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winter-crows-phase-5All thats left is some shadows under the crows and some tonal balancing.  I’ll post the finished piece up  soon – hopefully tomorrow. 🙂


At last I’m making real progress and the phases are happening as they normally do.  This is a good sign that I’m doing the right thing, in the right place and in the right frame of mind.

So once I’d prepped the canvas with gesso and crepe paper I left it to dry, and whilst that was happening I cleared my mind of the clutter and noise of the previous painting.  Then I got sketching and trying to visualise the scene in my head.  The first layer of paint went on like a dream, and the second phase which I completed today went just as smoothly.  Here are the first few phases – they have a lovely atmosphere and I’m confident with how this is going:

With any luck i’ll get this finished over the next 2 days – although it doesn’t matter if I don’t… 🙂

Its all a state of mind.

Can you guess what I’m gonna talk about?? Yes – the bloody “Spring-Willows-lets-create-hell-and-start-again-only-this-time-lets-call-it-The-Riverbank painting!!  I think I’ve learnt my lesson ‘cos it started so good, got to an even better phase, but it still didn’t click with me, and now I’ve messed up the tree and its irretrievable for good…..(can’t show you that…)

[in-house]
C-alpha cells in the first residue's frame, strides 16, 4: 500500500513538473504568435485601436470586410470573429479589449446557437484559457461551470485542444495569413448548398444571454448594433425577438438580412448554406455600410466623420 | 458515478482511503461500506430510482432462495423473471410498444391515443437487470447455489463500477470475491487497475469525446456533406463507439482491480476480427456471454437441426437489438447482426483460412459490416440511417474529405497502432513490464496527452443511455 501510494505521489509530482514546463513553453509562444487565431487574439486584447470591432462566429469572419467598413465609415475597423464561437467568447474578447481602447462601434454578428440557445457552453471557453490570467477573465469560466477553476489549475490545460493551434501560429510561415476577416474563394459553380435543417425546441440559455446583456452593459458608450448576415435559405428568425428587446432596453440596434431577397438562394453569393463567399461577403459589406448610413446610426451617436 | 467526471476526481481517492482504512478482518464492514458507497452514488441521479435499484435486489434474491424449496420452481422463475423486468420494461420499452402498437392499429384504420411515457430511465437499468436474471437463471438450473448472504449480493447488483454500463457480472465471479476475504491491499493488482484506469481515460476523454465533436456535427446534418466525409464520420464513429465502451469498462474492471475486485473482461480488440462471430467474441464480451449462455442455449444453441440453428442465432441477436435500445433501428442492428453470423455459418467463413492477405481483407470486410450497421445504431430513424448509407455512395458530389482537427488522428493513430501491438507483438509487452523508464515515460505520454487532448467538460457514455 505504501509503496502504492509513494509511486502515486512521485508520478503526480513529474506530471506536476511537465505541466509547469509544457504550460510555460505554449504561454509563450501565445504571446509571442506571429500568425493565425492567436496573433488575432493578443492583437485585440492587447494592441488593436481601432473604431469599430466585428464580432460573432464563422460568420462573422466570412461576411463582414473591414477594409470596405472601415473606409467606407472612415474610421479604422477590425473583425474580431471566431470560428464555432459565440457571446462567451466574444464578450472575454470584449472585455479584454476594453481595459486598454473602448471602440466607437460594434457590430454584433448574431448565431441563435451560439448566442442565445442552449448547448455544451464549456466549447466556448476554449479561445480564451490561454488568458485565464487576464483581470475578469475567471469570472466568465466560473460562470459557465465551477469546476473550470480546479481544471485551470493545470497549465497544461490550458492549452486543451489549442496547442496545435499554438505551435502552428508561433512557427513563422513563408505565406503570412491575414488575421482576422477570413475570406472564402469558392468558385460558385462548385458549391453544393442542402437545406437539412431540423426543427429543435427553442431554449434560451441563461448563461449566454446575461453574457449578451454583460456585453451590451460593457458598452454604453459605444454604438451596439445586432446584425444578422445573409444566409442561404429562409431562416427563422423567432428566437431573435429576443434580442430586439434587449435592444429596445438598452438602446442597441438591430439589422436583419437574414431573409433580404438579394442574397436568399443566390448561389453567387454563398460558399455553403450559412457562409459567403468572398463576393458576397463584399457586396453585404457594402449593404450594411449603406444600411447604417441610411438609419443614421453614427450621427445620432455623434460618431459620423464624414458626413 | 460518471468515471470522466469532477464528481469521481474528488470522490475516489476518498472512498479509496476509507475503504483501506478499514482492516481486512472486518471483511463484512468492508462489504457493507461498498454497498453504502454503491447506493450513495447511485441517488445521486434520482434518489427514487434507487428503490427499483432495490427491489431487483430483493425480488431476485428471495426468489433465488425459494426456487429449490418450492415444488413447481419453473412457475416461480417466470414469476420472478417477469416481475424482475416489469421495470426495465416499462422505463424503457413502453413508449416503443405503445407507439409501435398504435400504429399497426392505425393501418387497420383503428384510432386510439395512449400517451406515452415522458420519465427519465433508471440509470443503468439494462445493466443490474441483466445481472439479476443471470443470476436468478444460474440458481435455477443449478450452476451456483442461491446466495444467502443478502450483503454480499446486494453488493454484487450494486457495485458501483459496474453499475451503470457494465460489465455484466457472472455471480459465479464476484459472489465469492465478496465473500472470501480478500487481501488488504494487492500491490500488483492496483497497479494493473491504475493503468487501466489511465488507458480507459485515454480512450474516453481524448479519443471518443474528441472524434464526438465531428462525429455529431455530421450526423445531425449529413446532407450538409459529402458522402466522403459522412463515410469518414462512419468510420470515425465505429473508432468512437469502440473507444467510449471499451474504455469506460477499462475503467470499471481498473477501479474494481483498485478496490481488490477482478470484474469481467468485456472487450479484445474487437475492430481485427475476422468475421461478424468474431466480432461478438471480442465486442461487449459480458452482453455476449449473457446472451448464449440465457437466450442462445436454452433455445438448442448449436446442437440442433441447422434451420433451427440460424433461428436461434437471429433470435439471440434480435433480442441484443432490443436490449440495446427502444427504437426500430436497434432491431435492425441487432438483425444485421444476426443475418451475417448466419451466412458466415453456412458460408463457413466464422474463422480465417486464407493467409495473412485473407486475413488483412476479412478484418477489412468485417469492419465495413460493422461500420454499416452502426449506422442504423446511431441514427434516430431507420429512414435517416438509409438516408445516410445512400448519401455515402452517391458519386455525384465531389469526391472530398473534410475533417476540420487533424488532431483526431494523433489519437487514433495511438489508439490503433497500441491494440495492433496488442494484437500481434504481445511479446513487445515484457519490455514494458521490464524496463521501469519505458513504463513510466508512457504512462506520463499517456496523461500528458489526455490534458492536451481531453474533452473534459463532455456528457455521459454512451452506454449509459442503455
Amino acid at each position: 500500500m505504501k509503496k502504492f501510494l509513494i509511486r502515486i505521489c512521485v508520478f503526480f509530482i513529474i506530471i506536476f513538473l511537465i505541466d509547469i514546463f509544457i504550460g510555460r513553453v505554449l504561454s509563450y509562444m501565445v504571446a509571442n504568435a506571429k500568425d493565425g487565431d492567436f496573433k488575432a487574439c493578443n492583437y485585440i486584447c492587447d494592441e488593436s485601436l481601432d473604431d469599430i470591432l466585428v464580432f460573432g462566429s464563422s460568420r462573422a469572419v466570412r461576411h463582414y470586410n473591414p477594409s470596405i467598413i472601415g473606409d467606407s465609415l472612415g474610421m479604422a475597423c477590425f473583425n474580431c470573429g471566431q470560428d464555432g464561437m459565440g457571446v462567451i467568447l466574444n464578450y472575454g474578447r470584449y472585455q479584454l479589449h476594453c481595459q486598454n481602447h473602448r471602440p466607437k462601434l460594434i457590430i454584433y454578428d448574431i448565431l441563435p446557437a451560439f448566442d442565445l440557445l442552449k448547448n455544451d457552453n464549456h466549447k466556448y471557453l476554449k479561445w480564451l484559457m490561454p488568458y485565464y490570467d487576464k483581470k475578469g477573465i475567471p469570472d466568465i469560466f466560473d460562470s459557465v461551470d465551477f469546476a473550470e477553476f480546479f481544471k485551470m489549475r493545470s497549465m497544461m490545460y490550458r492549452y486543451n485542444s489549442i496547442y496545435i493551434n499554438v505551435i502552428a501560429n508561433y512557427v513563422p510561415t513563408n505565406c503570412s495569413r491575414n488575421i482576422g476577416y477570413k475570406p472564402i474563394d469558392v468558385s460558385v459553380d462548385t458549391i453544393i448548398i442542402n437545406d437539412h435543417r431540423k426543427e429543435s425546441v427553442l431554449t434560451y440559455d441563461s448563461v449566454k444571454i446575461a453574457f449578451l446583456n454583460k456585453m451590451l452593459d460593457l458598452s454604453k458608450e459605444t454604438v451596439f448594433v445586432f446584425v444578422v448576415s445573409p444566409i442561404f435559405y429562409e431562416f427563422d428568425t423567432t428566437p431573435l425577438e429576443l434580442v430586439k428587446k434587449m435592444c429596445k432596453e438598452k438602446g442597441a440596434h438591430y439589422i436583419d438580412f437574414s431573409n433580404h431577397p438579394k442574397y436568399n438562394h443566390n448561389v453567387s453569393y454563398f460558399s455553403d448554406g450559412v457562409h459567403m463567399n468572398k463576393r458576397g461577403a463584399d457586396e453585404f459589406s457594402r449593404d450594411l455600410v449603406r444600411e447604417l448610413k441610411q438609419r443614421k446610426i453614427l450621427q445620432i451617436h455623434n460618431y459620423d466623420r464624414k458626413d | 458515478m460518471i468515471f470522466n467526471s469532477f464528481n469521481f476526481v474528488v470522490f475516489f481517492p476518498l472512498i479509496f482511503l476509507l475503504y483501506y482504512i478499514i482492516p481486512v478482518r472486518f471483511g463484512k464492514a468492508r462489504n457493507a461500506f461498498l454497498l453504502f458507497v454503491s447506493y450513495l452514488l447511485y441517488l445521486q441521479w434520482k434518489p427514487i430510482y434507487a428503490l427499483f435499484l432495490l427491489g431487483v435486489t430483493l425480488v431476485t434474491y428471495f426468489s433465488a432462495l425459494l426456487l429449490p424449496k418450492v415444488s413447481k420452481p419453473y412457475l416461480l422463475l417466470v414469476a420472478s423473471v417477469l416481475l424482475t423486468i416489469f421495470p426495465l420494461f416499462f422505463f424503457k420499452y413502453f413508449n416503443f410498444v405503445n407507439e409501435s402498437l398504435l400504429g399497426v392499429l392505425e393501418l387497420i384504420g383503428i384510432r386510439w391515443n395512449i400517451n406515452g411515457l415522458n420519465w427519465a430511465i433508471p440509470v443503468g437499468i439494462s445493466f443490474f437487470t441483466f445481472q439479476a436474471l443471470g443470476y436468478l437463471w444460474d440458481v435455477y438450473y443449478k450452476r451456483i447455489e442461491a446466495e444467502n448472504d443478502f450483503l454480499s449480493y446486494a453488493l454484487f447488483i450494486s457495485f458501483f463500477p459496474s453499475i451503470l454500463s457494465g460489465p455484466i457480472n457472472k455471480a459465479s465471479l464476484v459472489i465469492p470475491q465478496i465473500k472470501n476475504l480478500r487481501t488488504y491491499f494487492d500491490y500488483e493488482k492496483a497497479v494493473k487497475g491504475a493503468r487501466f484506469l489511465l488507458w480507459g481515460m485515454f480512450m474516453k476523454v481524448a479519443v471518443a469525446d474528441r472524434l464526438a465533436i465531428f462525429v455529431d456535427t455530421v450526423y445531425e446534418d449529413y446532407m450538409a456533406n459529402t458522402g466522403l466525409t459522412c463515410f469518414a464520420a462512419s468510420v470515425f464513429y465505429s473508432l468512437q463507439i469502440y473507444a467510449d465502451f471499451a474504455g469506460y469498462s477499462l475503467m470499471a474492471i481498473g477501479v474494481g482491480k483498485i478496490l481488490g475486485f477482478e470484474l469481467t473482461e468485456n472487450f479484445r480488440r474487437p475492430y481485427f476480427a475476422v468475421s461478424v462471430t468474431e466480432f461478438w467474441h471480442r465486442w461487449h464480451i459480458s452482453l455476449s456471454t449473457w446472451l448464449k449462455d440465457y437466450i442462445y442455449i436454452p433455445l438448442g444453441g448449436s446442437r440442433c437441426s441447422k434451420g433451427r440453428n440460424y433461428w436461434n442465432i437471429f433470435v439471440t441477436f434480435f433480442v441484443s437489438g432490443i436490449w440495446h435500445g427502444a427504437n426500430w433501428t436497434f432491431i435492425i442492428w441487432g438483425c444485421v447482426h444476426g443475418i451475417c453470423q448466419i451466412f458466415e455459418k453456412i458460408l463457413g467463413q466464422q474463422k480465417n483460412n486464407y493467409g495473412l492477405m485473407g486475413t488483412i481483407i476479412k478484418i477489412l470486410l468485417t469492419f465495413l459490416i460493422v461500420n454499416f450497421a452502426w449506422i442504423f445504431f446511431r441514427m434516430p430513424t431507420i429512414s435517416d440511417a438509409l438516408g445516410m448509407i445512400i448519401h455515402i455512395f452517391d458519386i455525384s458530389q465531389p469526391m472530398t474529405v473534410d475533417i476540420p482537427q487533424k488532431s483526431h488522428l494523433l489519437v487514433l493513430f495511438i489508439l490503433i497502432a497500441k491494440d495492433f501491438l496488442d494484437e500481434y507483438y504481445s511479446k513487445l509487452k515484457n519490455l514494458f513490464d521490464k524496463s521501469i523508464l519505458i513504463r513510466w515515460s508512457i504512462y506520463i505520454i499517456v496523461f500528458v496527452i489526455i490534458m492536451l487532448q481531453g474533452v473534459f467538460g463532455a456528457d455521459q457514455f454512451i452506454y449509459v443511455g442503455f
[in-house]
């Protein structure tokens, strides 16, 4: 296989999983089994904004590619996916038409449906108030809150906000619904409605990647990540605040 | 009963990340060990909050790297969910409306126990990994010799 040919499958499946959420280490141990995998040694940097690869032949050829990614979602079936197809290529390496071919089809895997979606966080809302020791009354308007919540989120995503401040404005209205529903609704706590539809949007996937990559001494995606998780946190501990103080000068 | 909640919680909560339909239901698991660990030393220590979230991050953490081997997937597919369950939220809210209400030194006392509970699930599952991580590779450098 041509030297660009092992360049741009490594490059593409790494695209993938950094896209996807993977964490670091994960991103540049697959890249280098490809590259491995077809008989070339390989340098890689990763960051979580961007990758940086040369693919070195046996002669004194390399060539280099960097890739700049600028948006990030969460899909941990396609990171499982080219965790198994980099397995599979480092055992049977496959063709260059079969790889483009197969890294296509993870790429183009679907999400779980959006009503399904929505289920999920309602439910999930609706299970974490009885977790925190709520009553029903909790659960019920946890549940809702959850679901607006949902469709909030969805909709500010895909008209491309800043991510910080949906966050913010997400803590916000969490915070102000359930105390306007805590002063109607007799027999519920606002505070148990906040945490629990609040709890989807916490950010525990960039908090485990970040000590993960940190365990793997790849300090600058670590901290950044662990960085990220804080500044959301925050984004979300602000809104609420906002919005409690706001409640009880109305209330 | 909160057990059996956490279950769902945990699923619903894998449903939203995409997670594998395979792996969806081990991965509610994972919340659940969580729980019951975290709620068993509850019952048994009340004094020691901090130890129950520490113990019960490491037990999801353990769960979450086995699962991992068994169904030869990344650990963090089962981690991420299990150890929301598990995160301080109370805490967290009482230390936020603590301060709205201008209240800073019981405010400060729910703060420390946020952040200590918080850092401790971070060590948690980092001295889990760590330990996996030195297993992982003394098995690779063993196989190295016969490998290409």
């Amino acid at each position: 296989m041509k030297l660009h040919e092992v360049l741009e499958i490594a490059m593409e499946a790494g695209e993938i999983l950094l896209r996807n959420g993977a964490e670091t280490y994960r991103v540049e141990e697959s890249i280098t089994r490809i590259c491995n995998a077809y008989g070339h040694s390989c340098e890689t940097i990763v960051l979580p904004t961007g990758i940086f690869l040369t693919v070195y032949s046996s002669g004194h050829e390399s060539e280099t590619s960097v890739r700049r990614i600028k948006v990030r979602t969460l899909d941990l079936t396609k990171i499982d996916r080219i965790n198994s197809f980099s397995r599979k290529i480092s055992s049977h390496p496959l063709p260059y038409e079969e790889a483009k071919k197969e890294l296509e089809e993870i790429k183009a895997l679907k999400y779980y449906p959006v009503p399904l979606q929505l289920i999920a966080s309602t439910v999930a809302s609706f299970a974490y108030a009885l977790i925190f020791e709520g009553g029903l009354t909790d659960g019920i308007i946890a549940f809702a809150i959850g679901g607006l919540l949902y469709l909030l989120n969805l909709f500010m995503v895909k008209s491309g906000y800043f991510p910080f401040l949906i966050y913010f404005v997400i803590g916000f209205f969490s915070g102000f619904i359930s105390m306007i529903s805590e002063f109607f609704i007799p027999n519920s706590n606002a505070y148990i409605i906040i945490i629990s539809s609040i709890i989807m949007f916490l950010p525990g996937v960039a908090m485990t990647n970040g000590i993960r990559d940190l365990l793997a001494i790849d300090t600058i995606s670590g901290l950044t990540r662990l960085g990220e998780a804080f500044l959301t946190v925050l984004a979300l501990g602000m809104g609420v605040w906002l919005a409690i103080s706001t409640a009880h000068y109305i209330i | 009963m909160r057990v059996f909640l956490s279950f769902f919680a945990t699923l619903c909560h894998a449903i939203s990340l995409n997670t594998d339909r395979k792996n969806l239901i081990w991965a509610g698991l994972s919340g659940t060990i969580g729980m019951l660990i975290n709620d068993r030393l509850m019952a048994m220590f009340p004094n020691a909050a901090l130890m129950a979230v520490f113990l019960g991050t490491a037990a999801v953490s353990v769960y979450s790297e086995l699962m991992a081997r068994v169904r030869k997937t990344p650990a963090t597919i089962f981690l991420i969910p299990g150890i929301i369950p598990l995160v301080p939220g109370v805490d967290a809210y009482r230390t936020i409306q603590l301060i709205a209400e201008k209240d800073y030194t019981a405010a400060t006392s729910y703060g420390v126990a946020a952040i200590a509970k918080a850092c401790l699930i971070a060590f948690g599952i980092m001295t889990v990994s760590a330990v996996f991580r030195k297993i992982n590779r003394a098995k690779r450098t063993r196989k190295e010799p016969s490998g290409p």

I feel terrible – frustrated and like a failure…. and the rest.  But I guess this was such a steep learning curve that at each crossroads I made the wrong choice.  I know we are meant to learn from mistakes, but THREE times on the same painting??? I just can’t face it anymore, and so I’ve sanded it down, rubbed it with alcohol and now I have a new canvas to prep all over again.  I’ve definitely got the message that this painting just isn’t meant to be right now.

So I thought its time to step away from the painting and start something else that is waiting for attention.  Two paintings with a crow theme:


There’s something really rural about this.  I often used to see crows in the cornfields when I was growing up.  I used to cycle around the country lanes in all seasons, and these scenes remind me of that.  Perhaps that was the trouble with “The Riverbank” – it held no specific thread to my own life for me.   Whereas these, and the Autumn Birches, hold strong memories for me and an affinity with the colours used.

Just as well that I decided to move on.

Wish me luck!!

Debs x